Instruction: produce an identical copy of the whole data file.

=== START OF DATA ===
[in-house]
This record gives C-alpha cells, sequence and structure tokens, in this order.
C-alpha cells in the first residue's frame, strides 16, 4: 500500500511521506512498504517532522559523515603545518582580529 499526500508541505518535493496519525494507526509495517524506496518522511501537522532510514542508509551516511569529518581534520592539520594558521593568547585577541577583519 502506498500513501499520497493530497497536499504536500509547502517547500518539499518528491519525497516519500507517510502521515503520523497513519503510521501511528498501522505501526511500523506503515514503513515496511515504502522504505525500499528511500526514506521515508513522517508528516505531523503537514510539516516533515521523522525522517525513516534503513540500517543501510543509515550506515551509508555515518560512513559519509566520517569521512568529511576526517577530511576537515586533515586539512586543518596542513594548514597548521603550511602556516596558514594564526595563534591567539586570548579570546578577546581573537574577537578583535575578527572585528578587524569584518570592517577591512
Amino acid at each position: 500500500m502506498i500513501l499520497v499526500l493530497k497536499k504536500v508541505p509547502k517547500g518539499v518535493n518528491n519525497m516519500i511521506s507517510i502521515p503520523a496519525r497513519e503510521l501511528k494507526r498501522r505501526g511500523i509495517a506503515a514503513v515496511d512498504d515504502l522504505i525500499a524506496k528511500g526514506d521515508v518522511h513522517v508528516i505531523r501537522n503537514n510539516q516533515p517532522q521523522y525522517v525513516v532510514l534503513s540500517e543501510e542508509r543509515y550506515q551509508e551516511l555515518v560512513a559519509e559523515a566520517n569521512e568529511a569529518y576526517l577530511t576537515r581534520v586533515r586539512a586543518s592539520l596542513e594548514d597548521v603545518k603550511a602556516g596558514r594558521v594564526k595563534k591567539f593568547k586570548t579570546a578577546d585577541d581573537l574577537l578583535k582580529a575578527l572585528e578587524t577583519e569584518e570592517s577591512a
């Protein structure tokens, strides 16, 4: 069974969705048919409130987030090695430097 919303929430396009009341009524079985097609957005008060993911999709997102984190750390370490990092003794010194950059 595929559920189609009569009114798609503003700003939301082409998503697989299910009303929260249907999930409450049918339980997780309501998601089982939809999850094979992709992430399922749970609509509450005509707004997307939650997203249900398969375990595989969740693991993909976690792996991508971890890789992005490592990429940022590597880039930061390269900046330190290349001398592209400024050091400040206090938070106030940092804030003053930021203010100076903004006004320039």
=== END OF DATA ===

[in-house]
This record gives C-alpha cells, sequence and structure tokens, in this order.
C-alpha cells in the first residue's frame, strides 16, 4: 500500500511521506512498504517532522559523515603545518582580529 499526500508541505518535493496519525494507526509495517524506496518522511501537522532510514542508509551516511569529518581534520592539520594558521593568547585577541577583519 502506498500513501499520497493530497497536499504536500509547502517547500518539499518528491519525497516519500507517510502521515503520523497513519503510521501511528498501522505501526511500523506503515514503513515496511515504502522504505525500499528511500526514506521515508513522517508528516505531523503537514510539516516533515521523522525522517525513516534503513540500517543501510543509515550506515551509508555515518560512513559519509566520517569521512568529511576526517577530511576537515586533515586539512586543518596542513594548514597548521603550511602556516596558514594564526595563534591567539586570548579570546578577546581573537574577537578583535575578527572585528578587524569584518570592517577591512
Amino acid at each position: 500500500m502506498i500513501l499520497v499526500l493530497k497536499k504536500v508541505p509547502k517547500g518539499v518535493n518528491n519525497m516519500i511521506s507517510i502521515p503520523a496519525r497513519e503510521l501511528k494507526r498501522r505501526g511500523i509495517a506503515a514503513v515496511d512498504d515504502l522504505i525500499a524506496k528511500g526514506d521515508v518522511h513522517v508528516i505531523r501537522n503537514n510539516q516533515p517532522q521523522y525522517v525513516v532510514l534503513s540500517e543501510e542508509r543509515y550506515q551509508e551516511l555515518v560512513a559519509e559523515a566520517n569521512e568529511a569529518y576526517l577530511t576537515r581534520v586533515r586539512a586543518s592539520l596542513e594548514d597548521v603545518k603550511a602556516g596558514r594558521v594564526k595563534k591567539f593568547k586570548t579570546a578577546d585577541d581573537l574577537l578583535k582580529a575578527l572585528e578587524t577583519e569584518e570592517s577591512a
């Protein structure tokens, strides 16, 4: 069974969705048919409130987030090695430097 919303929430396009009341009524079985097609957005008060993911999709997102984190750390370490990092003794010194950059 595929559920189609009569009114798609503003700003939301082409998503697989299910009303929260249907999930409450049918339980997780309501998601089982939809999850094979992709992430399922749970609509509450005509707004997307939650997203249900398969375990595989969740693991993909976690792996991508971890890789992005490592990429940022590597880039930061390269900046330190290349001398592209400024050091400040206090938070106030940092804030003053930021203010100076903004006004320039």